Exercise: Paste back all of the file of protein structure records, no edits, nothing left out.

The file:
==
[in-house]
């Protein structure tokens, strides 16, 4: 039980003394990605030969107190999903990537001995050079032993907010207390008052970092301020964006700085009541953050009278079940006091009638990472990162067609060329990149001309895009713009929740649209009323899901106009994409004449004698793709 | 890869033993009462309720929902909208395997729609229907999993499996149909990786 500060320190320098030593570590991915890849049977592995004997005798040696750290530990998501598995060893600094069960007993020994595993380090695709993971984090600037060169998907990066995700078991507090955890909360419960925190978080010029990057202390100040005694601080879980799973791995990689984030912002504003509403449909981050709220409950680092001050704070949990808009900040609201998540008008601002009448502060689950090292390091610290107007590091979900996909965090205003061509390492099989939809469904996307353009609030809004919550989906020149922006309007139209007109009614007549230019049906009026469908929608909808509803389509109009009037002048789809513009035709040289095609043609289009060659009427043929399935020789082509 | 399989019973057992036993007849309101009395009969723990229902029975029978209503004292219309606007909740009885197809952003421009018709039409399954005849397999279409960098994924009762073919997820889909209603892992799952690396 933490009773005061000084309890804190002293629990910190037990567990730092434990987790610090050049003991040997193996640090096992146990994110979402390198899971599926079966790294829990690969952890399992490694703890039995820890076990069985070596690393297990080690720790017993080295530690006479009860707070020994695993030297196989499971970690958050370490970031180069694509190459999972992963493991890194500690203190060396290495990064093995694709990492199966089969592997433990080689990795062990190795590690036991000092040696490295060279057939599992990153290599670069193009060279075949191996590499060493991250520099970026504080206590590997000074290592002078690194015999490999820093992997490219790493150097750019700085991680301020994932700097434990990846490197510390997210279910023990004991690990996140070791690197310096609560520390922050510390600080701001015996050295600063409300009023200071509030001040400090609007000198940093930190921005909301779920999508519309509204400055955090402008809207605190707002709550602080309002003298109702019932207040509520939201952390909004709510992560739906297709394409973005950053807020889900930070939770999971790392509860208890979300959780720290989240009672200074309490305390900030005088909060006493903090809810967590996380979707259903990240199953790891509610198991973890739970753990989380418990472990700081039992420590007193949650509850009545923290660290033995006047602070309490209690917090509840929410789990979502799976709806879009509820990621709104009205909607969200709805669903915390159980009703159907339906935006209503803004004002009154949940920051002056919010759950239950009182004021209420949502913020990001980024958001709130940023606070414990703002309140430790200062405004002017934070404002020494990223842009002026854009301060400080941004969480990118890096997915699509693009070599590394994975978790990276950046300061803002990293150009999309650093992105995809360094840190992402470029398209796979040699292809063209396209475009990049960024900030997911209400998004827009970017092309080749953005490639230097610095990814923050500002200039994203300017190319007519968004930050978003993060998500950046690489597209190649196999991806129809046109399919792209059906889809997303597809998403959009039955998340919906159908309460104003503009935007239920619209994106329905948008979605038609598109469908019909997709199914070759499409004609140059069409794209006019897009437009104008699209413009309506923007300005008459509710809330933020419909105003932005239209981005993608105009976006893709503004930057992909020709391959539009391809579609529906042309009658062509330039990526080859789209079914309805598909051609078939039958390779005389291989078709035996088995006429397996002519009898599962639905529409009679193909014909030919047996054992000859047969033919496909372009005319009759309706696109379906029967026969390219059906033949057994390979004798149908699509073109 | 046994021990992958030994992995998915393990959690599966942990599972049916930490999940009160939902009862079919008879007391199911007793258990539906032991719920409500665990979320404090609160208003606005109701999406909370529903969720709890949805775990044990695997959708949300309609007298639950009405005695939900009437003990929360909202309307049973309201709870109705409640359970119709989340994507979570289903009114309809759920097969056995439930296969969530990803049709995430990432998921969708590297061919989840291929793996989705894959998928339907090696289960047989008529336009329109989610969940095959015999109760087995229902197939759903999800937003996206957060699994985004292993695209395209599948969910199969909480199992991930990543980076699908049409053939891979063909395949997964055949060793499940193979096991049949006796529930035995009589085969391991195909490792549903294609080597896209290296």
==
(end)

[in-house]
């Protein structure tokens, strides 16, 4: 039980003394990605030969107190999903990537001995050079032993907010207390008052970092301020964006700085009541953050009278079940006091009638990472990162067609060329990149001309895009713009929740649209009323899901106009994409004449004698793709 | 890869033993009462309720929902909208395997729609229907999993499996149909990786 500060320190320098030593570590991915890849049977592995004997005798040696750290530990998501598995060893600094069960007993020994595993380090695709993971984090600037060169998907990066995700078991507090955890909360419960925190978080010029990057202390100040005694601080879980799973791995990689984030912002504003509403449909981050709220409950680092001050704070949990808009900040609201998540008008601002009448502060689950090292390091610290107007590091979900996909965090205003061509390492099989939809469904996307353009609030809004919550989906020149922006309007139209007109009614007549230019049906009026469908929608909808509803389509109009009037002048789809513009035709040289095609043609289009060659009427043929399935020789082509 | 399989019973057992036993007849309101009395009969723990229902029975029978209503004292219309606007909740009885197809952003421009018709039409399954005849397999279409960098994924009762073919997820889909209603892992799952690396 933490009773005061000084309890804190002293629990910190037990567990730092434990987790610090050049003991040997193996640090096992146990994110979402390198899971599926079966790294829990690969952890399992490694703890039995820890076990069985070596690393297990080690720790017993080295530690006479009860707070020994695993030297196989499971970690958050370490970031180069694509190459999972992963493991890194500690203190060396290495990064093995694709990492199966089969592997433990080689990795062990190795590690036991000092040696490295060279057939599992990153290599670069193009060279075949191996590499060493991250520099970026504080206590590997000074290592002078690194015999490999820093992997490219790493150097750019700085991680301020994932700097434990990846490197510390997210279910023990004991690990996140070791690197310096609560520390922050510390600080701001015996050295600063409300009023200071509030001040400090609007000198940093930190921005909301779920999508519309509204400055955090402008809207605190707002709550602080309002003298109702019932207040509520939201952390909004709510992560739906297709394409973005950053807020889900930070939770999971790392509860208890979300959780720290989240009672200074309490305390900030005088909060006493903090809810967590996380979707259903990240199953790891509610198991973890739970753990989380418990472990700081039992420590007193949650509850009545923290660290033995006047602070309490209690917090509840929410789990979502799976709806879009509820990621709104009205909607969200709805669903915390159980009703159907339906935006209503803004004002009154949940920051002056919010759950239950009182004021209420949502913020990001980024958001709130940023606070414990703002309140430790200062405004002017934070404002020494990223842009002026854009301060400080941004969480990118890096997915699509693009070599590394994975978790990276950046300061803002990293150009999309650093992105995809360094840190992402470029398209796979040699292809063209396209475009990049960024900030997911209400998004827009970017092309080749953005490639230097610095990814923050500002200039994203300017190319007519968004930050978003993060998500950046690489597209190649196999991806129809046109399919792209059906889809997303597809998403959009039955998340919906159908309460104003503009935007239920619209994106329905948008979605038609598109469908019909997709199914070759499409004609140059069409794209006019897009437009104008699209413009309506923007300005008459509710809330933020419909105003932005239209981005993608105009976006893709503004930057992909020709391959539009391809579609529906042309009658062509330039990526080859789209079914309805598909051609078939039958390779005389291989078709035996088995006429397996002519009898599962639905529409009679193909014909030919047996054992000859047969033919496909372009005319009759309706696109379906029967026969390219059906033949057994390979004798149908699509073109 | 046994021990992958030994992995998915393990959690599966942990599972049916930490999940009160939902009862079919008879007391199911007793258990539906032991719920409500665990979320404090609160208003606005109701999406909370529903969720709890949805775990044990695997959708949300309609007298639950009405005695939900009437003990929360909202309307049973309201709870109705409640359970119709989340994507979570289903009114309809759920097969056995439930296969969530990803049709995430990432998921969708590297061919989840291929793996989705894959998928339907090696289960047989008529336009329109989610969940095959015999109760087995229902197939759903999800937003996206957060699994985004292993695209395209599948969910199969909480199992991930990543980076699908049409053939891979063909395949997964055949060793499940193979096991049949006796529930035995009589085969391991195909490792549903294609080597896209290296």